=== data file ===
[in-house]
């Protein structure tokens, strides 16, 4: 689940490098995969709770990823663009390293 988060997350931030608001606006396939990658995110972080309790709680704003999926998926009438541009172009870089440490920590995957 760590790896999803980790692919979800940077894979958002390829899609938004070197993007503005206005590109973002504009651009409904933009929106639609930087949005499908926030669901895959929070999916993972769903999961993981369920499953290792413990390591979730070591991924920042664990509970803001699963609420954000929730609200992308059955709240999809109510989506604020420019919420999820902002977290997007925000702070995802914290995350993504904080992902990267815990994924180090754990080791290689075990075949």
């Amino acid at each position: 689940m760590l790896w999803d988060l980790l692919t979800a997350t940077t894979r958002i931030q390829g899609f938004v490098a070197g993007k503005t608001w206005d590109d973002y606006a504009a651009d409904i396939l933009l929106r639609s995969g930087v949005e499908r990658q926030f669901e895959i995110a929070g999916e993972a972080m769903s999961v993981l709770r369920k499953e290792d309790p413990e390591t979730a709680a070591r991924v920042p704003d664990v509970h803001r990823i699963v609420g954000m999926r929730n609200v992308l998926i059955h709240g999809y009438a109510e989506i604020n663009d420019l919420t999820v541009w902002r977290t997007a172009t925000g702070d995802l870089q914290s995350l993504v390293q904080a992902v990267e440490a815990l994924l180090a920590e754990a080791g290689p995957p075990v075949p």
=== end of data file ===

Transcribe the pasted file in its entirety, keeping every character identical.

[in-house]
């Protein structure tokens, strides 16, 4: 689940490098995969709770990823663009390293 988060997350931030608001606006396939990658995110972080309790709680704003999926998926009438541009172009870089440490920590995957 760590790896999803980790692919979800940077894979958002390829899609938004070197993007503005206005590109973002504009651009409904933009929106639609930087949005499908926030669901895959929070999916993972769903999961993981369920499953290792413990390591979730070591991924920042664990509970803001699963609420954000929730609200992308059955709240999809109510989506604020420019919420999820902002977290997007925000702070995802914290995350993504904080992902990267815990994924180090754990080791290689075990075949």
């Amino acid at each position: 689940m760590l790896w999803d988060l980790l692919t979800a997350t940077t894979r958002i931030q390829g899609f938004v490098a070197g993007k503005t608001w206005d590109d973002y606006a504009a651009d409904i396939l933009l929106r639609s995969g930087v949005e499908r990658q926030f669901e895959i995110a929070g999916e993972a972080m769903s999961v993981l709770r369920k499953e290792d309790p413990e390591t979730a709680a070591r991924v920042p704003d664990v509970h803001r990823i699963v609420g954000m999926r929730n609200v992308l998926i059955h709240g999809y009438a109510e989506i604020n663009d420019l919420t999820v541009w902002r977290t997007a172009t925000g702070d995802l870089q914290s995350l993504v390293q904080a992902v990267e440490a815990l994924l180090a920590e754990a080791g290689p995957p075990v075949p």